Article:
climberbot_evolution

This is the last 3D version so far:

climberbot_views2 climberbot_inside_01 climberbot_assemblyclimberbot_board_assembly

I’ve made a cardboard mockup of the last 3D version to test the size and the components fittings, like the sandwich board that connects all the other boards or the four 350mAh 10440 li-ion batteries (1S4P).

20130910_193210 20130910_193341 20130910_193415 20130910_193549 20130910_193719

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“Moonwalker III” robot simulation with Sketchyphysics

We are giving Sketchup a try, as it is free and will work on Mey’s OSX and my Lunix (via wine and some tweaking).

We called one of the robot models/alternatives in process of development “Moonwalker III”, as it will use bristles on its legs to slide like Michael’s famous movement.

This is an animation of the basic model with Sketchyphysics simulation:

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Evaluating 3D modeling software alternatives

FreeCAD screenshot
FreeCAD screenshot

Mey and I are considering several software alternatives that allow us to make the prototypes and send them to be 3D printed.

The ideal would be that we could use the same software on our different platforms. Mey is using OSX and I’m using Ubuntu GNU/Linux.

So far my favorite choice is FreeCAD, for several reasons. One, of course, is because it is free, with no restrictions or paid extra features. Another one is because I got used to SolidWorks at the University, and FreeCAD learning curve is less steep for me than, for example, OpenSCAD.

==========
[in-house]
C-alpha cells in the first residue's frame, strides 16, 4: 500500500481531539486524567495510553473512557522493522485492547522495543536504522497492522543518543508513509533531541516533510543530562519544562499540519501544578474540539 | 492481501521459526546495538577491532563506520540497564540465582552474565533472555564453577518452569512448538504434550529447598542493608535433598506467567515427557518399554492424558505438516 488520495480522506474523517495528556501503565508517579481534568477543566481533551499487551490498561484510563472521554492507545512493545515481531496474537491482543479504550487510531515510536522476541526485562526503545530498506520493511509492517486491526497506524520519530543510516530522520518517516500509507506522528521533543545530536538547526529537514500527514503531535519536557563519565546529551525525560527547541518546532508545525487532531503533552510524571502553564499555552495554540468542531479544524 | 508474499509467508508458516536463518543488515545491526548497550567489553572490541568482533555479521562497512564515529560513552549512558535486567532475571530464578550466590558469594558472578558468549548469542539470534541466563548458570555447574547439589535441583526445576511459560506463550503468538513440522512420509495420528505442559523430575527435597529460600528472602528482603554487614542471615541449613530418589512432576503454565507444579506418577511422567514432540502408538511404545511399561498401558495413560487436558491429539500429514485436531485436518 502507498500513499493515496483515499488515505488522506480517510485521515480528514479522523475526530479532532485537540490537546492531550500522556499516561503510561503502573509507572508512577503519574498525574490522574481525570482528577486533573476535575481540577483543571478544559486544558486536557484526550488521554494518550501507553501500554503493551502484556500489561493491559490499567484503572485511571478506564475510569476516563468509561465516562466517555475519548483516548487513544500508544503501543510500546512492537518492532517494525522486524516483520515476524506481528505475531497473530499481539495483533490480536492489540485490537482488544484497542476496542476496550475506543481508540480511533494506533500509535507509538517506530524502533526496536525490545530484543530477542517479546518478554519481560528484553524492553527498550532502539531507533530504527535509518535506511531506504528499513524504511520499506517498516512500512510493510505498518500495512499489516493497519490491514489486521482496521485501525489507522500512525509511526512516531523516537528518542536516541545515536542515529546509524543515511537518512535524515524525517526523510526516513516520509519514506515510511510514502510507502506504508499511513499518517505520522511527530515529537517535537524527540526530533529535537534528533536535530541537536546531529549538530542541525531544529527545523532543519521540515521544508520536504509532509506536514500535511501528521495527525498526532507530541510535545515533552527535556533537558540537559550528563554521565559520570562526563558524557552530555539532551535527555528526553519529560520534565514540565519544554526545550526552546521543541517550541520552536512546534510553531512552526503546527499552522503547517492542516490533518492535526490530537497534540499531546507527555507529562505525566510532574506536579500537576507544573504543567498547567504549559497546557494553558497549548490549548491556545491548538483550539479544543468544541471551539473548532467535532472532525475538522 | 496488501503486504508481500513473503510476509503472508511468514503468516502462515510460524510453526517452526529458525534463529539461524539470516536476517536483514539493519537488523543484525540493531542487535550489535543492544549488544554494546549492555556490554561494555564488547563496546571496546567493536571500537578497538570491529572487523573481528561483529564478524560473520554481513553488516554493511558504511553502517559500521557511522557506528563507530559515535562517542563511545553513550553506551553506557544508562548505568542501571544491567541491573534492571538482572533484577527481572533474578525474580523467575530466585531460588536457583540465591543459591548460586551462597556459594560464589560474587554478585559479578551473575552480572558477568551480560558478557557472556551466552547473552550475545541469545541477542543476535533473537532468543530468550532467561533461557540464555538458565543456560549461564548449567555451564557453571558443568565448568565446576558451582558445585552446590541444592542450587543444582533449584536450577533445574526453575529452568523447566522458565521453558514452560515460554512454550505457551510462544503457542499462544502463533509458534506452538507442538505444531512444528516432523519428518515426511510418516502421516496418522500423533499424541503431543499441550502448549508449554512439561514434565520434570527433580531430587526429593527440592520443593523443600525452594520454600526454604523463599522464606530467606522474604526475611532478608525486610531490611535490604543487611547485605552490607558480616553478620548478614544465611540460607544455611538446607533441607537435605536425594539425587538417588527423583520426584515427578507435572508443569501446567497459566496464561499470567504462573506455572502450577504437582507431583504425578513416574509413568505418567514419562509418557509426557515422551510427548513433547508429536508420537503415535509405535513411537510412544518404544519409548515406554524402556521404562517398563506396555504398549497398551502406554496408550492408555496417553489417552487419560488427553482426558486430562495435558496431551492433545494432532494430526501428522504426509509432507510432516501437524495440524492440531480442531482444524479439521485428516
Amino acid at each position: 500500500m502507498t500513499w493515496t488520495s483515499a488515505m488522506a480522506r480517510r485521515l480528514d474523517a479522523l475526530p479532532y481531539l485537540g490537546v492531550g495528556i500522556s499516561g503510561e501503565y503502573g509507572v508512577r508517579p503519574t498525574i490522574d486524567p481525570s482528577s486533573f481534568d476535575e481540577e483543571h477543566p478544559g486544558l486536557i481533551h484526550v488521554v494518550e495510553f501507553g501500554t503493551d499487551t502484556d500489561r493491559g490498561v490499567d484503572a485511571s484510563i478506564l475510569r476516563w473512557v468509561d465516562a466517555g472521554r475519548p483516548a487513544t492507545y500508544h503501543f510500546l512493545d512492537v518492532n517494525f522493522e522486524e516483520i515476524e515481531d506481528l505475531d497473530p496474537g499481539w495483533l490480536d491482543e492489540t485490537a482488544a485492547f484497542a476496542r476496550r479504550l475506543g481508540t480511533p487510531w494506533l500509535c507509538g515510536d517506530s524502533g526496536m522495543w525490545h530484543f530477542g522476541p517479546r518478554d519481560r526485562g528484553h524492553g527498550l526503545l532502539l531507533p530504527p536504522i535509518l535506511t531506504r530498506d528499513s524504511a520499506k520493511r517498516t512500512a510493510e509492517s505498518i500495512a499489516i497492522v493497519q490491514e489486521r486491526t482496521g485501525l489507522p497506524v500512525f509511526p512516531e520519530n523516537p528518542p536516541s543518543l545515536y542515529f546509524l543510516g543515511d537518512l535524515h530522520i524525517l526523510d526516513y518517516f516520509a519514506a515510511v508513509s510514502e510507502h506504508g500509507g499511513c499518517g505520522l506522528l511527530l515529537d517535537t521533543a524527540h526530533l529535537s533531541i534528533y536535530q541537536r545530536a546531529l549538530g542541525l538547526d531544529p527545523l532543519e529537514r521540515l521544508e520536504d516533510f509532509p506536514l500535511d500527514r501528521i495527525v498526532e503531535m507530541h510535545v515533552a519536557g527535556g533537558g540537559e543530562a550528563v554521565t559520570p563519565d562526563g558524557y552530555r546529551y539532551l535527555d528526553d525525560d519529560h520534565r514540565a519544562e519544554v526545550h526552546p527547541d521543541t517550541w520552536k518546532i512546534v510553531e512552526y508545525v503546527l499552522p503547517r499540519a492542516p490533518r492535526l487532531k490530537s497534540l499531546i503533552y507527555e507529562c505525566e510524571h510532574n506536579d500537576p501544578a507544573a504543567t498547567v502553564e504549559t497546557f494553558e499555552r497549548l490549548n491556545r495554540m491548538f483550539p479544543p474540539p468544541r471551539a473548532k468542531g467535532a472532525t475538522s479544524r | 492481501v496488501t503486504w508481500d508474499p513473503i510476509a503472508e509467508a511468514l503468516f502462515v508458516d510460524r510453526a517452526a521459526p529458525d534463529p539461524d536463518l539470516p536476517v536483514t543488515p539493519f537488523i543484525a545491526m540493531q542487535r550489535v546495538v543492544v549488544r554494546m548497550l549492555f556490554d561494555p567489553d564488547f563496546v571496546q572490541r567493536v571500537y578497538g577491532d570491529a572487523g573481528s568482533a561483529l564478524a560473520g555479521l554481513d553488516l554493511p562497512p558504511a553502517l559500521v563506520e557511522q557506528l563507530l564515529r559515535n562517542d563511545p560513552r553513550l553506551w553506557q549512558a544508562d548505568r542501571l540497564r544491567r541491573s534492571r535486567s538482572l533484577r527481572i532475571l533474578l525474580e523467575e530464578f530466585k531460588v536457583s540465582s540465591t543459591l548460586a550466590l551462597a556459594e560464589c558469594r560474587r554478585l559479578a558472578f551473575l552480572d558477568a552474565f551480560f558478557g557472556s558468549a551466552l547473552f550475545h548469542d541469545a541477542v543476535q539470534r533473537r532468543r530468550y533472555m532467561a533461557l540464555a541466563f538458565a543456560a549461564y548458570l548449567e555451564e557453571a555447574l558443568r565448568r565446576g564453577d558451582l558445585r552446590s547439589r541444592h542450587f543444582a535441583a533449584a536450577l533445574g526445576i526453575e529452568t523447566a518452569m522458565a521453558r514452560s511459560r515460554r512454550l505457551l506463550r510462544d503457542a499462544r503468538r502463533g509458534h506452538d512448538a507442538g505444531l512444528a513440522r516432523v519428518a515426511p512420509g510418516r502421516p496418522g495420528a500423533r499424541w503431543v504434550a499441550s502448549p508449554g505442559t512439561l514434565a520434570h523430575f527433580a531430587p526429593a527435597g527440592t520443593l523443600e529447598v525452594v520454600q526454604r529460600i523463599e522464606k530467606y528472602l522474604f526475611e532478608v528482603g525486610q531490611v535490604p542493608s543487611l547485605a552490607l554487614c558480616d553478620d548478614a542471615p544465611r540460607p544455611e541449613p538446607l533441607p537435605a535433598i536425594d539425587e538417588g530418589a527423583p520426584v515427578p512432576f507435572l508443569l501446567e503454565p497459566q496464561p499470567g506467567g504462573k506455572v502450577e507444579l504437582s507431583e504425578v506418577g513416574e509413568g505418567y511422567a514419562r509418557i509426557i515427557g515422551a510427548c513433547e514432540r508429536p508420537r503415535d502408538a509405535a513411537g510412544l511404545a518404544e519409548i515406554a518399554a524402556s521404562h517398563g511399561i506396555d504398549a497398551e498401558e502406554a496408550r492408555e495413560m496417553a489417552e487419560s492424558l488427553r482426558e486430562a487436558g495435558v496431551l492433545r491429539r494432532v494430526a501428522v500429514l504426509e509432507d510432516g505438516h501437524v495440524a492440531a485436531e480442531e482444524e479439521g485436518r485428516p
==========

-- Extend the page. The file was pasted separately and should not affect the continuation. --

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Programming strategies

Neural Network
http://en.wikipedia.org/wiki/File:Neural_network_example.svg

As the author of the world first computer generated sculpture Robert Mallary said back in the 70’s:

Cyberneticians generally make a distinction between artificial intelligence, in which a computer is programmed to perform logical or perceptual operations in the manner it can best perform them using its own natural machine “language,” and simulated intelligence, in which the programmer uses the computer to imitate the ways he believes these operations take place inside The human head.

In this sense, we are also thinking in two different strategies to deal with our robots’ behavior:

a) “Artificial intelligence”: design a neural network model with inputs (sensor data) and outputs (motor signals) and use simulated data to train the network and reach the goals, with the help of the available tools (Neuroduino, ArduinoANN, FANNtool). An interesting example of this strategy is the neural network controlled RC car.

or

b) “Simullated intelligence”: this is the usual way – to design a set of states and transition paths between them, and program those on the specific hardware. There are also several tools that help designing state transition diagram, most time using the Unified Modelling Language (https://www.draw.io/http://projects.gnome.org/dia/, http://wwwhome.cs.utwente.nl/~tcm/)